Psychosis is the most ineffable experience of mental disorder. We provide here the first co-written bottom-up review of the lived experience of psychosis, whereby experts by experience primarily selected the subjective themes, that were subsequently enriched by phenomenologically-informed perspectives. First-person accounts within and outside the medical field were screened and discussed in collaborative workshops involving numerous individuals with lived experience of psychosis as well as family members and carers, representing a global network of organizations. The material was complemented by semantic analyses and shared across all collaborators in a cloud-based system. The early phases of psychosis (i.e., premorbid and prodromal stages) were found to be characterized by core existential themes including loss of common sense, perplexity and lack of immersion in the world with compromised vital contact with reality, heightened salience and a feeling that something important is about to happen, perturbation of the sense of self, and need to hide the tumultuous inner experiences. The first episode stage was found to be denoted by some transitory relief associated with the onset of delusions, intense self-referentiality and permeated self-world boundaries, tumultuous internal noise, and dissolution of the sense of self with social withdrawal. Core lived experiences of the later stages (i.e., relapsing and chronic) involved grieving personal losses, feeling split, and struggling to accept the constant inner chaos, the new self, the diagnosis and an uncertain future. The experience of receiving psychiatric treatments, such as inpatient and outpatient care, social interventions, psychological treatments and medications, included both positive and negative aspects, and was determined by the hope of achieving recovery, understood as an enduring journey of reconstructing the sense of personhood and re-establishing the lost bonds with others towards meaningful goals. These findings can inform clinical practice, research and education. Psychosis is one of the most painful and upsetting existential experiences, so dizzyingly alien to our usual patterns of life and so unspeakably enigmatic and human.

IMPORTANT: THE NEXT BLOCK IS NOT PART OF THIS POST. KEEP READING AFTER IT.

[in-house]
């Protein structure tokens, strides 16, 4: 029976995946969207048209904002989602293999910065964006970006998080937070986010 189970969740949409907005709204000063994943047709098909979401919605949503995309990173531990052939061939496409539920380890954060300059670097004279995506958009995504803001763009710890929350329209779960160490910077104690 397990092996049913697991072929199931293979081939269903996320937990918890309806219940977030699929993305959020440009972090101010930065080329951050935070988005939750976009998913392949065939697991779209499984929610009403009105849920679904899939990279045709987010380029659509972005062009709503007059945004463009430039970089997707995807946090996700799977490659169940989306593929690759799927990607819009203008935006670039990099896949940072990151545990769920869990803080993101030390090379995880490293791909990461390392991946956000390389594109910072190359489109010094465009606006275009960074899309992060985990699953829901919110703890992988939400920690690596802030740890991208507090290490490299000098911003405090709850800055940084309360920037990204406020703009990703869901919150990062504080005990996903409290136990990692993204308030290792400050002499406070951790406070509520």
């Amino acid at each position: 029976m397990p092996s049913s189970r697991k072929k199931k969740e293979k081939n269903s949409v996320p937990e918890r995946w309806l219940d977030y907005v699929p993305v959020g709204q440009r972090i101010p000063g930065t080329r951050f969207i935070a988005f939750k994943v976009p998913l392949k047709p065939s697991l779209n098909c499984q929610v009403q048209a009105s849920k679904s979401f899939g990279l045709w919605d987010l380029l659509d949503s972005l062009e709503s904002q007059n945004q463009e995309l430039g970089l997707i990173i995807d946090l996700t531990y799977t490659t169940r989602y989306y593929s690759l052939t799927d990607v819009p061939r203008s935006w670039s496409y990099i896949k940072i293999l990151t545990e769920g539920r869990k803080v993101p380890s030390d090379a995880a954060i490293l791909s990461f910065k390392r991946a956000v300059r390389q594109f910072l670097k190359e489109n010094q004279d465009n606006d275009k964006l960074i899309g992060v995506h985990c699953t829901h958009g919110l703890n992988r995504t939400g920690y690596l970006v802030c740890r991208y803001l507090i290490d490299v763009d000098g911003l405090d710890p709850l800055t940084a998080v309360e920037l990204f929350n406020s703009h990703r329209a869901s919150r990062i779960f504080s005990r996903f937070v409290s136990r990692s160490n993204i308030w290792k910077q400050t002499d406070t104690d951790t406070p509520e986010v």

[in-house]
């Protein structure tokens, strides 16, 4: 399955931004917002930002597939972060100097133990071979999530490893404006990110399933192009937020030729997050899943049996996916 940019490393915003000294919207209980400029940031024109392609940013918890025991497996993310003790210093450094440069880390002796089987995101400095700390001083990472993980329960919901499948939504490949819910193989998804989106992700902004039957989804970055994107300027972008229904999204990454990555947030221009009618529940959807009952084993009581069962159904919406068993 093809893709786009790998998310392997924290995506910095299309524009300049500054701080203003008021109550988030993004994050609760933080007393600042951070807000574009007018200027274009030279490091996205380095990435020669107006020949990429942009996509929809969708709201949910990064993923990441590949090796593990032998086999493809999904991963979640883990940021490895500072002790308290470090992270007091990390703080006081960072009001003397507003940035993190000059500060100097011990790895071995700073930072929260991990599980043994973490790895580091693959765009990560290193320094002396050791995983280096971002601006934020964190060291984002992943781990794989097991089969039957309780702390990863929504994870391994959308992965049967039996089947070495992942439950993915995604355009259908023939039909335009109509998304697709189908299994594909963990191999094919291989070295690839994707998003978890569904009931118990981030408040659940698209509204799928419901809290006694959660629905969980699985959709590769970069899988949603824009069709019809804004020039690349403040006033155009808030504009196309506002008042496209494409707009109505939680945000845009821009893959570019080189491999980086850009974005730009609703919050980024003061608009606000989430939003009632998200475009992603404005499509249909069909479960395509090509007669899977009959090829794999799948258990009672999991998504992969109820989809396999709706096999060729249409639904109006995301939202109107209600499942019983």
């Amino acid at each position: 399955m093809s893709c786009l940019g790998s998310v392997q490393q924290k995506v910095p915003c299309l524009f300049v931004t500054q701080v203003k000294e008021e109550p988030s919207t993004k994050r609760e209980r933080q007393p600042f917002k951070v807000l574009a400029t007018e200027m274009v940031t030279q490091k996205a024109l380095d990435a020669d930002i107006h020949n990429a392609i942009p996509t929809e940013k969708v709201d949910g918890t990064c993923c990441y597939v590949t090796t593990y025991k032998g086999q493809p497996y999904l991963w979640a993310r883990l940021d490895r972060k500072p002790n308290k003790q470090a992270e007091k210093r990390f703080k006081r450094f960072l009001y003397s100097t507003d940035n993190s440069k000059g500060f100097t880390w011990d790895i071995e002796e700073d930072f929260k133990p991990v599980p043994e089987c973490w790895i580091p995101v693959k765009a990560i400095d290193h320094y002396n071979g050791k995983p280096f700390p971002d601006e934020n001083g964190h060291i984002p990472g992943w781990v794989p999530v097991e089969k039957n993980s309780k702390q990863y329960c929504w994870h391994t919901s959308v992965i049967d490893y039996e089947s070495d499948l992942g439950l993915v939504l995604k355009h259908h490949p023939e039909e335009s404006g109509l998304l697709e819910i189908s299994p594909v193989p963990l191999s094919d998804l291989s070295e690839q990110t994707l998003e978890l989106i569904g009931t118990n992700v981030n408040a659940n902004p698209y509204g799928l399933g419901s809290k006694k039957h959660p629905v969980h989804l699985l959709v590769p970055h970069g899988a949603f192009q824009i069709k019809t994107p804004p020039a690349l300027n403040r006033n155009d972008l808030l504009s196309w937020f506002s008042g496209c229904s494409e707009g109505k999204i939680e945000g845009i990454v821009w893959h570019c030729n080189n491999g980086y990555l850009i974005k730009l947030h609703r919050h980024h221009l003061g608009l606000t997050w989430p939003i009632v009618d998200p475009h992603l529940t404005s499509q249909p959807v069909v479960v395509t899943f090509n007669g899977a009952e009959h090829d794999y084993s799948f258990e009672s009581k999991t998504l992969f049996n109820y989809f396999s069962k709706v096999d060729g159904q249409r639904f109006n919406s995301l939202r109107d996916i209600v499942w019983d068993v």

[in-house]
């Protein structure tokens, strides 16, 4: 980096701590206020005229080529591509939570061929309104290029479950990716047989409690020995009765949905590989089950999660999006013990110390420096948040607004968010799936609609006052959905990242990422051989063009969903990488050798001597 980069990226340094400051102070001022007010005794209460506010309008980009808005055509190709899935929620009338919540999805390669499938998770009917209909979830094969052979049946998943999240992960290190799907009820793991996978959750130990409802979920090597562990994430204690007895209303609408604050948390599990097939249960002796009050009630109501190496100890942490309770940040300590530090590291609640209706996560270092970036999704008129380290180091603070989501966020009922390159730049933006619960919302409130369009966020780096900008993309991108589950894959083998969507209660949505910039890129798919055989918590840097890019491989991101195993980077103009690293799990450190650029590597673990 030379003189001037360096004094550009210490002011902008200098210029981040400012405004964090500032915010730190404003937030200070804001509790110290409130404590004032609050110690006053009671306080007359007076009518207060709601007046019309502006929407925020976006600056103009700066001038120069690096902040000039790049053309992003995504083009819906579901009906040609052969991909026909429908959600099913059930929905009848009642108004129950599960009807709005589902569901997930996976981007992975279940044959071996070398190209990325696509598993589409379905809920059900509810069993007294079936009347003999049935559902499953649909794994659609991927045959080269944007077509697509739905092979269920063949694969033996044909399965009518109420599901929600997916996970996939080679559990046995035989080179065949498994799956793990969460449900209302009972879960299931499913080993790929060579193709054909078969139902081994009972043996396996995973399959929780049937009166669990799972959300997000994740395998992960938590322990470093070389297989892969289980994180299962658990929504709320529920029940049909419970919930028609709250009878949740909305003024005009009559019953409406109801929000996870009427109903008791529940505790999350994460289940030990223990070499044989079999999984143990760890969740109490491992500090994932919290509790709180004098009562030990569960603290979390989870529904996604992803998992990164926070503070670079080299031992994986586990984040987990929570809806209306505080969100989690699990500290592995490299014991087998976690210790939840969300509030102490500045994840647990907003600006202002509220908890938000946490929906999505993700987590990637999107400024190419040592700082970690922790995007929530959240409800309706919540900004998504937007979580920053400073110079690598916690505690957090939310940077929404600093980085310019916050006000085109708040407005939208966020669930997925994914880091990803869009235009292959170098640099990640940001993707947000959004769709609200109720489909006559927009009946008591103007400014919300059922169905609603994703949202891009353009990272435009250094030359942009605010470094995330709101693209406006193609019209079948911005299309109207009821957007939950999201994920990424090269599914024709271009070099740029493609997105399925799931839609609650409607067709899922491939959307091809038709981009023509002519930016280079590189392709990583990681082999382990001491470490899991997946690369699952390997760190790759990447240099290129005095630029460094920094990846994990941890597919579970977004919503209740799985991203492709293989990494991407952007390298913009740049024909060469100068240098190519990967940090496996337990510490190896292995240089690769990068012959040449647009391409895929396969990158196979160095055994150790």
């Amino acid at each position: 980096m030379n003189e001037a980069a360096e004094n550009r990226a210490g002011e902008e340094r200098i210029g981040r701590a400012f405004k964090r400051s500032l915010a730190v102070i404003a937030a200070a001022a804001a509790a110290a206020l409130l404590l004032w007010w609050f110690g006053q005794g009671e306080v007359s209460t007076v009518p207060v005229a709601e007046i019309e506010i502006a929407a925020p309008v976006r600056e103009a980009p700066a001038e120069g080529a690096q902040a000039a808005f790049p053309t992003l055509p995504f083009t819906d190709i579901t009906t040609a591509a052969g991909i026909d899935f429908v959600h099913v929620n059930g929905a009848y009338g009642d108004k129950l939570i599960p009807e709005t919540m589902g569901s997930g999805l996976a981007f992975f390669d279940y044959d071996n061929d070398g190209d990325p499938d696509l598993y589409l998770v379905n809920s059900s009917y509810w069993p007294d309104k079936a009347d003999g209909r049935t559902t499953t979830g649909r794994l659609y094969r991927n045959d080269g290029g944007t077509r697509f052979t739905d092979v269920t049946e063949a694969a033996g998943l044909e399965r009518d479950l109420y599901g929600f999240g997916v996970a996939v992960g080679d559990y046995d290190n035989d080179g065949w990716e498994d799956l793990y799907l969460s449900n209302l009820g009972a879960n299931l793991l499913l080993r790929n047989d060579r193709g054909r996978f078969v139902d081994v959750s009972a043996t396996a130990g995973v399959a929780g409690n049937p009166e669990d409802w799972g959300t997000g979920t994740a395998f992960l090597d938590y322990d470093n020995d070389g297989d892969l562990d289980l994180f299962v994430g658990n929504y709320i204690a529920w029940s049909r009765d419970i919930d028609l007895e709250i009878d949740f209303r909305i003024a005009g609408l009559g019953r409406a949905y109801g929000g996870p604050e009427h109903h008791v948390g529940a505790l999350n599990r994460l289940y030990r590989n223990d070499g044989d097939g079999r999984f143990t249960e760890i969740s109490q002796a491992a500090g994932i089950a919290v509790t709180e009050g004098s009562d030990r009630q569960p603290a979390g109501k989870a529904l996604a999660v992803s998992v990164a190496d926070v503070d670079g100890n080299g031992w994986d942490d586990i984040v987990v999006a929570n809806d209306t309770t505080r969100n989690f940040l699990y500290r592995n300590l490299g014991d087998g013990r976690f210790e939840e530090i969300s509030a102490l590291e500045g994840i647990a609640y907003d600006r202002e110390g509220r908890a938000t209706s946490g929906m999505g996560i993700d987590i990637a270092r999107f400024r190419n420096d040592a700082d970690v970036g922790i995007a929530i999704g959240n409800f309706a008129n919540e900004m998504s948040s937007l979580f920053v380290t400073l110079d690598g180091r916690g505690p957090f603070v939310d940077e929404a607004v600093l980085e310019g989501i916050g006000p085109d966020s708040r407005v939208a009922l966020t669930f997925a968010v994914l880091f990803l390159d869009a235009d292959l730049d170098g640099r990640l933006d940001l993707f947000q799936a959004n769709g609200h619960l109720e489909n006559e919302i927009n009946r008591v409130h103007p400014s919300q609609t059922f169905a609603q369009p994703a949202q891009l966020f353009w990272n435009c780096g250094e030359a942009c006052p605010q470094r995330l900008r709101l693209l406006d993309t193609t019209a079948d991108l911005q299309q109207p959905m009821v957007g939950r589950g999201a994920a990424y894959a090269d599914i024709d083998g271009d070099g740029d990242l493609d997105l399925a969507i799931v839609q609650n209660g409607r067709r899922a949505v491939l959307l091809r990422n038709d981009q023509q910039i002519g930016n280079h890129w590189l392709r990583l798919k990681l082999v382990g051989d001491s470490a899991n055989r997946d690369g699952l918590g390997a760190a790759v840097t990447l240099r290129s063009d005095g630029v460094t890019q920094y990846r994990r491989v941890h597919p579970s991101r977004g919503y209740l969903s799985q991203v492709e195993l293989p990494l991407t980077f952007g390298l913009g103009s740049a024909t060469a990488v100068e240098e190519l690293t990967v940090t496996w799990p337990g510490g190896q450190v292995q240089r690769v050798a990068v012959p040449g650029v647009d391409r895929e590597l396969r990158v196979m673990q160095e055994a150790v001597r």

The lived experience of psychosis: a bottom-up review co-written by experts by experience and academics / Fusar-Poli, Paolo; Estradé, Andrés; Stanghellini, Giovanni; Venables, Jemma; Onwumere, Juliana; Messas, Guilherme; Gilardi, Lorenzo; Nelson, Barnaby; Patel, Vikram; Bonoldi, Ilaria; Aragona, Massimiliano; Cabrera, Ana; Rico, Joseba; Hoque, Arif; Otaiku, Jummy; Hunter, Nicholas; Tamelini, Melissa G; Maschião, Luca F; Puchivailo, Mariana Cardoso; Piedade, Valter L; Kéri, Péter; Kpodo, Lily; Sunkel, Charlene; Bao, Jianan; Shiers, David; Kuipers, Elizabeth; Arango, Celso; Maj, Mario. - In: WORLD PSYCHIATRY. - ISSN 1723-8617. - ELETTRONICO. - 21:(2022), pp. 168-188. [10.1002/wps.20959]

The lived experience of psychosis: a bottom-up review co-written by experts by experience and academics